[Numpy-discussion] arctan2 with complex args
David Goldsmith
David.L.Goldsmith@noaa....
Mon Apr 30 09:01:03 CDT 2007
lorenzo bolla wrote:
> me!
> I have two cases.
>
> 1. I need that arctan2(1+0.00000001j,1-0.000001j) gives something
> close to arctan2(1,1): any decent analytic prolungation will do!
>
This is the foreseeable use case described by Anne.
In any event, I stand not only corrected, but embarrassed (for numpy):
Python 2.5 (r25:51918, Sep 19 2006, 08:49:13)
[GCC 4.0.1 (Apple Computer, Inc. build 5341)] on darwin
Type "help", "copyright", "credits" or "license" for more information.
>>> import numpy as N
>>> complex(0,1)
1j
>>> N.arctan(1)
0.78539816339744828
>>> N.arctan(complex(0,1))
Warning: invalid value encountered in arctan
(nannanj)
I agree that arctan should be implemented for _at least_ *one* complex
argument...
DG
>
> 1. if someone of you is familiar with electromagnetic problems, in
> particular with Snell's law, will recognize that in case of
> total internal reflection
> <http://en.wikipedia.org/wiki/Total_internal_reflection> the
> wavevector tangential to the interface is real, while the normal
> one is purely imaginary: hence the angle of diffraction is still
> given by arctan2(k_tangent, k_normal), that, as in Matlab or
> Octave, should give pi/2 (that physically means no propagation
> -- total internal reflection, as said).
>
> L.
>
> On 4/30/07, *Anne Archibald* <peridot.faceted@gmail.com
> <mailto:peridot.faceted@gmail.com>> wrote:
>
> On 29/04/07, David Goldsmith <David.L.Goldsmith@noaa.gov
> <mailto:David.L.Goldsmith@noaa.gov>> wrote:
> > Far be it from me to challenge the mighty Wolfram, but I'm not
> sure that
> > using the *formula* for calculating the arctan of a *single*
> complex
> > argument from its real and imaginary parts makes any sense if x
> and/or y
> > are themselves complex (in particular, does Lim(formula), as the
> > imaginary part of complex x and/or y approaches zero, approach
> > arctan2(realpart(x), realpart(y)?) - without going to the trouble to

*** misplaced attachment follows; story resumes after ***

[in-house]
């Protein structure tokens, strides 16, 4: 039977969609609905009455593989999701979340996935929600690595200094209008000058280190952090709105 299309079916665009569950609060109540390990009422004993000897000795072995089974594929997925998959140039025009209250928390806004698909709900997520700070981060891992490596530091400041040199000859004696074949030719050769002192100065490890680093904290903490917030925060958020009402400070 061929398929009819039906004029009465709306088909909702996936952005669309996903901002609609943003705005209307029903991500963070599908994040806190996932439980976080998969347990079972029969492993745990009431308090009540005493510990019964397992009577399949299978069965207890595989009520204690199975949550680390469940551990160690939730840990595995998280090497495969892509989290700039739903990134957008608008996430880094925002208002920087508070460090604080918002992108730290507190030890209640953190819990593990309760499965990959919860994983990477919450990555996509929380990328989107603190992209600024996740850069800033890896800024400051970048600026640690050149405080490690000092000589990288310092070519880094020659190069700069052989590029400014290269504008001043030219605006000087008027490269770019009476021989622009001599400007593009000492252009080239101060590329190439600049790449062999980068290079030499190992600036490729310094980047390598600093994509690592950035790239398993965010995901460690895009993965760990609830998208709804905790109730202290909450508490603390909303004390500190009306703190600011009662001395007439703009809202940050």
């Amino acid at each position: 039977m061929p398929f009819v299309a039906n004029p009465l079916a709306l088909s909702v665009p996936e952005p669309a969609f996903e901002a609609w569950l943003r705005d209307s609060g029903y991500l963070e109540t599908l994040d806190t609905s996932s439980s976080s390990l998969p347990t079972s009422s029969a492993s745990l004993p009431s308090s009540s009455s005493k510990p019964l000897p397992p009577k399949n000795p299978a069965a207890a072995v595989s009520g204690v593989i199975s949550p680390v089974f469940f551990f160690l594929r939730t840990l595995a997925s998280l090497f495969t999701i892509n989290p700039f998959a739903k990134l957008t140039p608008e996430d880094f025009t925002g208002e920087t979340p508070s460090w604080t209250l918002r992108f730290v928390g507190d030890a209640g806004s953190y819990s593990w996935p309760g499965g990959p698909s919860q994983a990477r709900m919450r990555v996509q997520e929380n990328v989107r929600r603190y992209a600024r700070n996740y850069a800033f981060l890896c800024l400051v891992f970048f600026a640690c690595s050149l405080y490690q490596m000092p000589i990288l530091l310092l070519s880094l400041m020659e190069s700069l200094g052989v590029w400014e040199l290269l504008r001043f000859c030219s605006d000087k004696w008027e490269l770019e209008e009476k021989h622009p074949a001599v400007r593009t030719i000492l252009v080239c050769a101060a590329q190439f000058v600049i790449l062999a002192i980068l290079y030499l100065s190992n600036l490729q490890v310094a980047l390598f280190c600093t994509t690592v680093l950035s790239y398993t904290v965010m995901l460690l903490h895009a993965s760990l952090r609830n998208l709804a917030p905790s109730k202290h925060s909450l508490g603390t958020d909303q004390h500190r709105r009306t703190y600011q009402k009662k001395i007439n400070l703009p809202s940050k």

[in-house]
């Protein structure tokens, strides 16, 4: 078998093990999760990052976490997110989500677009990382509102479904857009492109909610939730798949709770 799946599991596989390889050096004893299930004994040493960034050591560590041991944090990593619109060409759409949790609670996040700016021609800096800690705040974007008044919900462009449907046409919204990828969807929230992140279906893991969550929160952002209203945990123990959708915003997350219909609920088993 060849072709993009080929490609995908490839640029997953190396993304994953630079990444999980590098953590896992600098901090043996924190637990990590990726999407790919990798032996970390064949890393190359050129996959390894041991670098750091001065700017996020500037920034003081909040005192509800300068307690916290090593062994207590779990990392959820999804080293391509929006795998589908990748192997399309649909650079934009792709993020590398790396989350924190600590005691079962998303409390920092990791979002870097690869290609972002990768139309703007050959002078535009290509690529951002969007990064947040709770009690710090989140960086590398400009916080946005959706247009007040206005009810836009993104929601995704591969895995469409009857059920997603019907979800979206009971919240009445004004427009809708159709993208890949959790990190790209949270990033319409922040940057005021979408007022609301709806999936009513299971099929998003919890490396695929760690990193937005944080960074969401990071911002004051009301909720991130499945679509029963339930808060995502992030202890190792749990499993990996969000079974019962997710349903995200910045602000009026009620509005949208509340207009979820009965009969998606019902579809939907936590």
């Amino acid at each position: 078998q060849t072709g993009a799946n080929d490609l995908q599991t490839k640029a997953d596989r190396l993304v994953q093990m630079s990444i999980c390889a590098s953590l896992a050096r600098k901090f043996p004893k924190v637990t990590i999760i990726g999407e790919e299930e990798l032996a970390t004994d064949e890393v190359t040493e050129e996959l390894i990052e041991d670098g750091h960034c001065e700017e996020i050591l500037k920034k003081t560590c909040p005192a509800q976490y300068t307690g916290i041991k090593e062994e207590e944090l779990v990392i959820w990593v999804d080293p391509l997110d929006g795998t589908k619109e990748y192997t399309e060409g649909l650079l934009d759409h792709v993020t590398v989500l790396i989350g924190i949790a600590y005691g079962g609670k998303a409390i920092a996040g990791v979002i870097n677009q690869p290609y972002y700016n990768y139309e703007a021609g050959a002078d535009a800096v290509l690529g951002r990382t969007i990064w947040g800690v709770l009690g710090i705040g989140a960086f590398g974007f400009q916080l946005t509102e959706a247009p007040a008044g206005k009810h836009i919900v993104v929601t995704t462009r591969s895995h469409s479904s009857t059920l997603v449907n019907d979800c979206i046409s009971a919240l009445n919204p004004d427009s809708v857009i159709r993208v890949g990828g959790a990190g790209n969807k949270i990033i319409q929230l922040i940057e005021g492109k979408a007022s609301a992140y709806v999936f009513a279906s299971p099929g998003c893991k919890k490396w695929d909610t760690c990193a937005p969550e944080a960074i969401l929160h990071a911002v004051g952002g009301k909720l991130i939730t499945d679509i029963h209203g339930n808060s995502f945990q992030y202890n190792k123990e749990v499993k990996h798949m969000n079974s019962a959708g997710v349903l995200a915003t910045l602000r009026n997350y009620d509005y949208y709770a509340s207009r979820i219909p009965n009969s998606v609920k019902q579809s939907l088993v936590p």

> > determine it one way or another, I'd be surprised if "their"
> > continuation of the arctan2 function from RxR to CxC is (a. e.)
> > continuous (not that I know for sure that "mine" is...).
>
> Well, yes, in fact, theirs is continuous, and in fact analytic, except
> along the branch cuts (which they describe). Formulas almost always
> yield continuous functions apart from easy-to-recognize cases. (This
> can be made into a specific theorem if you're determined.)
>
> Their formula is a pretty reasonable choice, given that it's not at
> all clear what arctan2 should mean for complex arguments. But for
> numpy it's tempting to simply throw an exception (which would catch
> quite a few programmer errors that would otherwise manifest as
> nonsense numbers). Still, I suppose defining it on the complex
> numbers
> in a way that is continuous close to the real plane allows people to
> put in almost-real complex numbers and get out pretty much the answer
> they expect. Does anyone have an application for which they need
> arctan2 of, say, (1+i,1-i)?
>
> Anne
> _______________________________________________
> Numpy-discussion mailing list
> Numpy-discussion@scipy.org <mailto:Numpy-discussion@scipy.org>
> http://projects.scipy.org/mailman/listinfo/numpy-discussion
>
>
> ------------------------------------------------------------------------
>
> _______________________________________________
> Numpy-discussion mailing list
> Numpy-discussion@scipy.org
> http://projects.scipy.org/mailman/listinfo/numpy-discussion
>
More information about the Numpy-discussion
mailing list